A typical coyote diet consists of small mammals, such as rodents, raccoons, rabbits, roadkill, small reptiles, birds and bird eggs, insects, fish, and fruits and vegetables. Most of the diet is meat-based, but coyotes incorporate a variety of fruits, veggies, and grains into their diets. These include pears, blueberries, blackberries, carrots, apples, and peaches.
Risk to Humans
The risk that coyotes pose to humans has been greatly exaggerated. A study by Rex O. Baker and Robert M. Timm highlights this fact. Their study, “Coyote Attacks on Humans, 1970-2015“, reveals some interesting data. From 1977 to 2015, there were only 367 recorded attacks on humans by coyotes in the United States and Canada. 165 of these attacks occurred in California. Only two attacks recorded in the study resulted in fatality. The one and only fatal incident in California occurred in 1981. Most resources and authorities agree that humans are largely to blame for these run-ins.
Most conflicts between coyotes and humans occur when a coyote has become accustomed to humans. Coyotes become more comfortable around humans when positive or non-threatening associations are formed. Most often, this occurs when humans provide food – intentionally or accidentally – to coyotes. Close encounters with coyotes do carry health risks, such as the potential transmission of parasites or diseases. You are unlikely to contract rabies from a coyote, though they can carry it. Parasites such as tapeworms are a higher risk factor for humans and their domestic animals.
How to Avoid Conflict with Coyotes
Coyotes are incredibly unlikely to harm you, your family members, or your pets if you take proper precautions. Sick, injured, or human-acclimated coyotes are the most likely to lash out at humans and pets. There are a lot of things you can do to prevent encountering a coyote. There are also steps you can take if you do end up face-to-face with this incredible canid. Let’s start with prevention.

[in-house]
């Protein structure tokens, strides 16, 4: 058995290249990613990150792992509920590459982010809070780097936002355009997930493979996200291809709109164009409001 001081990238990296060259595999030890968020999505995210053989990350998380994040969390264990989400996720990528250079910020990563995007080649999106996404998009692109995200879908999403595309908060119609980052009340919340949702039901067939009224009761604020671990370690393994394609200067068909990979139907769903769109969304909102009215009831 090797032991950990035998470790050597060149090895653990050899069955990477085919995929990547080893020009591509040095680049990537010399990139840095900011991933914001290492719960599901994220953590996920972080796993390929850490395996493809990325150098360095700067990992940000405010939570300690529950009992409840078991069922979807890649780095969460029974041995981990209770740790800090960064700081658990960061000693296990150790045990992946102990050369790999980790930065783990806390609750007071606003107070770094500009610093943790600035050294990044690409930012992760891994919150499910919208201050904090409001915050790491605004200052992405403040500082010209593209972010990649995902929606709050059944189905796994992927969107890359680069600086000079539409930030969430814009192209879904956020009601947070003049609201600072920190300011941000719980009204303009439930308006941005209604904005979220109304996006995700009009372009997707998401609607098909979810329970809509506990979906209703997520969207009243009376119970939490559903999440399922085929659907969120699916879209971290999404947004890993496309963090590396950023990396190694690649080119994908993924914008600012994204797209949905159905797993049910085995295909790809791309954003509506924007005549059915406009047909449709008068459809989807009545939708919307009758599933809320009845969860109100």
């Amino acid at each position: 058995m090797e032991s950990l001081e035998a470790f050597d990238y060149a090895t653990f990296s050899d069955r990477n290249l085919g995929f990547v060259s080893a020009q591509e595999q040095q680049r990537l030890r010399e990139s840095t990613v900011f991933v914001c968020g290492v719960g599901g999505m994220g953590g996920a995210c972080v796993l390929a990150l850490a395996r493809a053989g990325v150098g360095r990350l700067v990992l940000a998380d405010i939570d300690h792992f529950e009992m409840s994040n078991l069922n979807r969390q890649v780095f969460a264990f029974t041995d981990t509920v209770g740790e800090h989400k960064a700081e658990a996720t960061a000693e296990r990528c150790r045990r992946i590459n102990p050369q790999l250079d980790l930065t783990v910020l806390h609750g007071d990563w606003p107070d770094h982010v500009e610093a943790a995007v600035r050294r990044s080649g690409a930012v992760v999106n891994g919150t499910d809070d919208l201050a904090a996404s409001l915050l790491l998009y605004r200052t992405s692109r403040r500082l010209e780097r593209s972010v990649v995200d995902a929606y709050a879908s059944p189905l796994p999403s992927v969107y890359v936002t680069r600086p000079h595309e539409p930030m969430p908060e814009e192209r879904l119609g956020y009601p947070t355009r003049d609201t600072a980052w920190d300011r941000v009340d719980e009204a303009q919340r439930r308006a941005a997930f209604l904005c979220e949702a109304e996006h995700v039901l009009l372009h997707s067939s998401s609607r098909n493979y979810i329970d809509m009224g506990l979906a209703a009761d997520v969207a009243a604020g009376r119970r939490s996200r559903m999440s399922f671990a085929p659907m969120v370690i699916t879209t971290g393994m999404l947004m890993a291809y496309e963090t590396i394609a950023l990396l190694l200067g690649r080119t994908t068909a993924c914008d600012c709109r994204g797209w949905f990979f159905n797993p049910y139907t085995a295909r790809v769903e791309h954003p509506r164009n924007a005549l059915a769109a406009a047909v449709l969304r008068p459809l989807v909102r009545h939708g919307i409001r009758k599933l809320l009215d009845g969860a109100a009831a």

- Do not feed coyotes.
- Never approach a coyote.
- Avoid leaving food out, including pet food, compost, and uncontained garbage.
- Remove protective cover – such as high grass, brush, and weeds – from around your dwelling to prevent rodent activity that could draw coyotes.
- Keep your small animals indoors or closely monitored. Do not let your animals run loose.
- Make sure poultry enclosures are fully fenced. The safest enclosures will have buried fencing to prevent digging and burrowing into the coop.
- Use safe deterrents, such as bright outdoor lighting, sturdy fencing, and loud noises.
If you end up face-to-face with a coyote, there are steps you can take to reduce the chance of an accident or attack. Coyotes are typically averse to humans and do not need excuses to avoid them. A coyote will rarely approach you and, if it does, it is acting out of character. Most recorded incidents occurred with a dog present or with a food offering. Here’s what you want to keep in mind if you find yourself in a tricky situation with an approaching coyote. Never use hazing techniques on a coyote that is cornered.
- Stay calm and do not flee.
- Maintain eye contact.
- Make yourself large and threatening by waving your arms and yelling.
- Do not move closer to the coyote.
- Do not create unwarranted conflict. If you see a coyote in the wild and it is already moving away from you or your pet, leave it alone.
- Carry a noise-maker, such as a whistle or an airhorn. Banging pots and pans is also effective.
- Throw objects, such as sticks, stones, cans, or balls.
- Spray the approaching animal with a hose or bear repellent.
- Report encounters with these coyotes to local authorities. Fearless or aggressive coyotes pose a potential threat to your community. Your local authorities will obtain information about the encounter/sighting and then inform you of the best procedures moving forward.
The photo featured at the top of this post is © Warren Metcalf/Shutterstock.com